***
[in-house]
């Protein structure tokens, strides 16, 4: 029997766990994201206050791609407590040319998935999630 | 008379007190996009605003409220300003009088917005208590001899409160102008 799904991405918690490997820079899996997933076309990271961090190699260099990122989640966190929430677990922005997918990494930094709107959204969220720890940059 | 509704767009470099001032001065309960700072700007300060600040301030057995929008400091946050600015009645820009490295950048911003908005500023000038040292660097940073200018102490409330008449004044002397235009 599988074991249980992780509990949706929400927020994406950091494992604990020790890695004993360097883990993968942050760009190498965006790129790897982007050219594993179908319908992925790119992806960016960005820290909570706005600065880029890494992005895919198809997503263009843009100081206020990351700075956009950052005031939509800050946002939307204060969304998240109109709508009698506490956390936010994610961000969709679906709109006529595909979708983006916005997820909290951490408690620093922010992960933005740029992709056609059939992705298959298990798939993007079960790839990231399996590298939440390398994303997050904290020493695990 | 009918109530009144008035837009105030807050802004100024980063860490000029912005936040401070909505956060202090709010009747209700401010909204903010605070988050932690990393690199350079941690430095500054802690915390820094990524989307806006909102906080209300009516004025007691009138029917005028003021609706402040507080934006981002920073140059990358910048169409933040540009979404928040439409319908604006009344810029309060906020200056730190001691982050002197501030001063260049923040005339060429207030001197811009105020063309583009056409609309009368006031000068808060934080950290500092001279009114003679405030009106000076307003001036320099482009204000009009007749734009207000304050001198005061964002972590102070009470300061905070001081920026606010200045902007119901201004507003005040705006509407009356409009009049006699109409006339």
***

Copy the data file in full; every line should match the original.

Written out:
[in-house]
């Protein structure tokens, strides 16, 4: 029997766990994201206050791609407590040319998935999630 | 008379007190996009605003409220300003009088917005208590001899409160102008 799904991405918690490997820079899996997933076309990271961090190699260099990122989640966190929430677990922005997918990494930094709107959204969220720890940059 | 509704767009470099001032001065309960700072700007300060600040301030057995929008400091946050600015009645820009490295950048911003908005500023000038040292660097940073200018102490409330008449004044002397235009 599988074991249980992780509990949706929400927020994406950091494992604990020790890695004993360097883990993968942050760009190498965006790129790897982007050219594993179908319908992925790119992806960016960005820290909570706005600065880029890494992005895919198809997503263009843009100081206020990351700075956009950052005031939509800050946002939307204060969304998240109109709508009698506490956390936010994610961000969709679906709109006529595909979708983006916005997820909290951490408690620093922010992960933005740029992709056609059939992705298959298990798939993007079960790839990231399996590298939440390398994303997050904290020493695990 | 009918109530009144008035837009105030807050802004100024980063860490000029912005936040401070909505956060202090709010009747209700401010909204903010605070988050932690990393690199350079941690430095500054802690915390820094990524989307806006909102906080209300009516004025007691009138029917005028003021609706402040507080934006981002920073140059990358910048169409933040540009979404928040439409319908604006009344810029309060906020200056730190001691982050002197501030001063260049923040005339060429207030001197811009105020063309583009056409609309009368006031000068808060934080950290500092001279009114003679405030009106000076307003001036320099482009204000009009007749734009207000304050001198005061964002972590102070009470300061905070001081920026606010200045902007119901201004507003005040705006509407009356409009009049006699109409006339």